Researchers discover birth-and-death life cycle of neurons in the adult mouse gut

April 18, 2017, Johns Hopkins University School of Medicine
In the first-ever images of the death and birth of intestinal nerve cells, the first photograph depicts the loss of adult mouse enteric nerve cells. The red shapes are dead neurons. Neurons that are stained with a green nuclear dye are marked for programmed cell death. Credit: Pankaj Jay Pasricha lab, Johns Hopkins Division of Gastroenterology

Johns Hopkins researchers today published new evidence refuting the long-held scientific belief that the gut nerve cells we're born with are the same ones we die with.

In a report published in the journal Proceedings of the National Academy of Sciences, the investigators say the finding has profound implications for the understanding and treatment of disorders and diseases that affect the digestive system.

Pankaj Jay Pasricha M.B.B.S., M.D., , professor of medicine and director of the Johns Hopkins Center for Neurogastroenterology, and Subhash Kulkarni, M.S., Ph.D., assistant professor at the Johns Hopkins University School of Medicine, led a research team that discovered the birth-and-death cycle of the that form the network of millions of nerve cells throughout the digestive tract.

Previous studies have suggested that a healthy adult gut generates few or no new neurons. According to Pasricha, the Johns Hopkins study demonstrates that a healthy adult small intestine loses and regenerates about five percent of its nerve cells every day, or a third of them every week.

"Scientific dogma believed that gut neurons don't regenerate and that this 'brain,' known as the enteric nervous system, remained relatively static shortly after birth," Pasricha says. "We now have proof that, not only do they regenerate, but the whole network turns completely over every few weeks in adult animals."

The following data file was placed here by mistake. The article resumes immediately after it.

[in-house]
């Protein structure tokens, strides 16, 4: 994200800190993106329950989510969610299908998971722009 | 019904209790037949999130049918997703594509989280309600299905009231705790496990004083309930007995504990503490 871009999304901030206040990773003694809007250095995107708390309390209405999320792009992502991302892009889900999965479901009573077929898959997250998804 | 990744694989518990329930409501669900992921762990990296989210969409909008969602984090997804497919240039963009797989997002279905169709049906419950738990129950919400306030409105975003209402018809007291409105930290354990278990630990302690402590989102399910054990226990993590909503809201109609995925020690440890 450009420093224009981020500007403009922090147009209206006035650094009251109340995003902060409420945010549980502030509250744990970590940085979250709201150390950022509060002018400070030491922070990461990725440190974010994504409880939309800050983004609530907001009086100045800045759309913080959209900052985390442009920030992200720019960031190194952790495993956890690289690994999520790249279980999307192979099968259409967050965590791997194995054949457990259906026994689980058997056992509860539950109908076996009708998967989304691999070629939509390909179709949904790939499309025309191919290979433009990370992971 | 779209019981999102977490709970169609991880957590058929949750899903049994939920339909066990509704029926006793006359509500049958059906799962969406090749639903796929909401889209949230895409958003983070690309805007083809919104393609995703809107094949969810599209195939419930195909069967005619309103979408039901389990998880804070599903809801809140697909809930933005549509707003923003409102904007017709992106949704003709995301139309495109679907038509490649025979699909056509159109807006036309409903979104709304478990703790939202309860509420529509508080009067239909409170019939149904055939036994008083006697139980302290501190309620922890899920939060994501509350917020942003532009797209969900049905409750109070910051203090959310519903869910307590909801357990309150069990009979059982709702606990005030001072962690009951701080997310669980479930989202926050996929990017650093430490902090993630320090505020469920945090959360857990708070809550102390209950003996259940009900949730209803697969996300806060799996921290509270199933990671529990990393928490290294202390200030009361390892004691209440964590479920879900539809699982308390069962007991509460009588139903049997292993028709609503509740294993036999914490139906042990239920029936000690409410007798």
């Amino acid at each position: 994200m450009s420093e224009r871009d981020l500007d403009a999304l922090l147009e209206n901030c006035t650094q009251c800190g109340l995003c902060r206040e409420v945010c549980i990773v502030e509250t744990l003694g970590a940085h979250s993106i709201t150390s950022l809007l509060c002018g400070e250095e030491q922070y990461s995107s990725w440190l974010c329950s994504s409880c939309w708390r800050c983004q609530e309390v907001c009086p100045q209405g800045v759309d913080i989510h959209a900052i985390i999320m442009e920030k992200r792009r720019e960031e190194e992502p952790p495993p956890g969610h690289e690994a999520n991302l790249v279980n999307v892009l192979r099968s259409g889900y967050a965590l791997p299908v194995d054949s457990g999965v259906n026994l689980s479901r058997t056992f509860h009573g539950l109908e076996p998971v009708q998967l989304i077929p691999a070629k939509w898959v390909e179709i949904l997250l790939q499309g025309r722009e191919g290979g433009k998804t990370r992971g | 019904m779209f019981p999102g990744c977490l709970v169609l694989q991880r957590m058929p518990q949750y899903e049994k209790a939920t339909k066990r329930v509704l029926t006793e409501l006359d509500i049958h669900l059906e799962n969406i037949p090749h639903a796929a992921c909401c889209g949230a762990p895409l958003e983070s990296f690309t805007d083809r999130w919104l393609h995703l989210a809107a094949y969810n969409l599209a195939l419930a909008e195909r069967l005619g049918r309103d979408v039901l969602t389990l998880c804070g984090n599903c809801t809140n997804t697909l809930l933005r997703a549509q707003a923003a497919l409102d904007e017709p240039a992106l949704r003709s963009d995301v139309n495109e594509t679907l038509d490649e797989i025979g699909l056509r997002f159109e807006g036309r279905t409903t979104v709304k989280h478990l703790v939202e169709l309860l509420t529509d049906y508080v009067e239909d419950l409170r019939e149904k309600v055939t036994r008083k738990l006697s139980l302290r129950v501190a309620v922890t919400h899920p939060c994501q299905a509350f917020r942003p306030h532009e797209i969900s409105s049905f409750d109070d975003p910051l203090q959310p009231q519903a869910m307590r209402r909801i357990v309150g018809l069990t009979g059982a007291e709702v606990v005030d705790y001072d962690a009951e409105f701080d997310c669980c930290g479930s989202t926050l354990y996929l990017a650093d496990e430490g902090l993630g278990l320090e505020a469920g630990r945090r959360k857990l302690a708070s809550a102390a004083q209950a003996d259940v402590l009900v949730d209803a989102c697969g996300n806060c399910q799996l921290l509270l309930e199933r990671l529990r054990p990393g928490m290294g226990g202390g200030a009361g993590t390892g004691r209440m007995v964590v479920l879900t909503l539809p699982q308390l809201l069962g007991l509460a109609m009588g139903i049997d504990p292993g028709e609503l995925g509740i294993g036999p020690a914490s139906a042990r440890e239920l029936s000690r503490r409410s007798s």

The enteric nervous system controls and regulates vital gastrointestinal functions such as digestion, immunity and inflammation. After the brain, the digestive tract contains the largest nervous system in the human body.

In this sample taken from a mouse small intestine, a network of neural precursor cells is highlighted in green. Johns Hopkins researchers have discovered that these stem-like precursors constantly generate nerve cells. The gut's blood vessels are highlighted in blue and the cell nuclei are gray. Every day, the researchers say, the gut loses and regenerates about five percent of its nerve cells. Over the course of a few weeks, the whole enteric nerve system turns over. Credit: Pankaj Jay Pasricha lab, Johns Hopkins Division of Gastroenterology

"The yin and the yang of neuronal loss and birth keeps us going," Kulkarni says.

Pasricha, Kulkarni and their team confined their research to the small intestines of healthy adult mice. Using a variety of techniques, they found proteins associated with neural cell death and were able to observe the loss of neurons. Their work provided irrefutable evidence of ongoing neuronal death due to apoptosis in the adult gut.

This significant rate of nerve cell loss left the research team with the question of how the gut maintains its relatively constant number of neurons.

"There could be only one answer," says Kulkarni. "The high turnover of neurons in the gut could only be reconciled by birth of newborn neurons, or neurogenesis."

Despite years of research, proof of neurogenesis in the healthy digestive system has been elusive. Scientists knew that the numbers of enteric neurons in a healthy small intestine remain remarkably constant for most of the adult life. While previous studies have shown that the adult gut contains cells that can generate neurons in lab settings outside of living organisms, finding whether such cells truly give birth to neurons in healthy adult animals eluded scientists for years.

Pasricha says the key to finding the process came when the team focused on tracing and following the behavior of cells that expressed Nestin, a protein typically associated with brain stem cells.

The green shapes are new neurons emerging from their precursor cells, highlighted in red. Credit: Credit: Pankaj Jay Pasricha lab, Johns Hopkins Division of Gastroenterology

After years of "staking out" these Nestin-expressing cells and studying their location, behavior and fate in the adult gut tissue, the research team found that some of them, called "enteric neural precursor cells," generated new neurons rapidly, shoring up and maintaining the large neuronal population that would otherwise dwindle fast in light of ongoing neuronal death.

The study also shows that any aberration that tilts the cells' birth-and-death balance may cause disease.